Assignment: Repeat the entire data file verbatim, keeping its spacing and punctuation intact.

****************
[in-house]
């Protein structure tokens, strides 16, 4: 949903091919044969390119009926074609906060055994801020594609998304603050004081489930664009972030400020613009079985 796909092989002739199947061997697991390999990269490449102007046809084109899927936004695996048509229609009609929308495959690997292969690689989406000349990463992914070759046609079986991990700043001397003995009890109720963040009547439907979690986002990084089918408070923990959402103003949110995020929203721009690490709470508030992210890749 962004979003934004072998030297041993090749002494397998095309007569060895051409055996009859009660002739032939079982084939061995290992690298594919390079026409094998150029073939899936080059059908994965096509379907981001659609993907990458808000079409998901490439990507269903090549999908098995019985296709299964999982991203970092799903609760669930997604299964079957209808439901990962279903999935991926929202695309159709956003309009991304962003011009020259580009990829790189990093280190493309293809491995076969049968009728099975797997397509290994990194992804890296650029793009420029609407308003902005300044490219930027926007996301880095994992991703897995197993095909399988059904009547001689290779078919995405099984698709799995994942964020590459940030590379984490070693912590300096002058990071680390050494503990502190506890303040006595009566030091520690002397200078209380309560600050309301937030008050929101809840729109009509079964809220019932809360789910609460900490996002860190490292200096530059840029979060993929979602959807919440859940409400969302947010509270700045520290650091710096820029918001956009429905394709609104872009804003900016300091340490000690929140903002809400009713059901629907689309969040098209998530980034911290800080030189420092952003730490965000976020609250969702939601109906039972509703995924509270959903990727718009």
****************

[in-house]
């Protein structure tokens, strides 16, 4: 949903091919044969390119009926074609906060055994801020594609998304603050004081489930664009972030400020613009079985 796909092989002739199947061997697991390999990269490449102007046809084109899927936004695996048509229609009609929308495959690997292969690689989406000349990463992914070759046609079986991990700043001397003995009890109720963040009547439907979690986002990084089918408070923990959402103003949110995020929203721009690490709470508030992210890749 962004979003934004072998030297041993090749002494397998095309007569060895051409055996009859009660002739032939079982084939061995290992690298594919390079026409094998150029073939899936080059059908994965096509379907981001659609993907990458808000079409998901490439990507269903090549999908098995019985296709299964999982991203970092799903609760669930997604299964079957209808439901990962279903999935991926929202695309159709956003309009991304962003011009020259580009990829790189990093280190493309293809491995076969049968009728099975797997397509290994990194992804890296650029793009420029609407308003902005300044490219930027926007996301880095994992991703897995197993095909399988059904009547001689290779078919995405099984698709799995994942964020590459940030590379984490070693912590300096002058990071680390050494503990502190506890303040006595009566030091520690002397200078209380309560600050309301937030008050929101809840729109009509079964809220019932809360789910609460900490996002860190490292200096530059840029979060993929979602959807919440859940409400969302947010509270700045520290650091710096820029918001956009429905394709609104872009804003900016300091340490000690929140903002809400009713059901629907689309969040098209998530980034911290800080030189420092952003730490965000976020609250969702939601109906039972509703995924509270959903990727718009």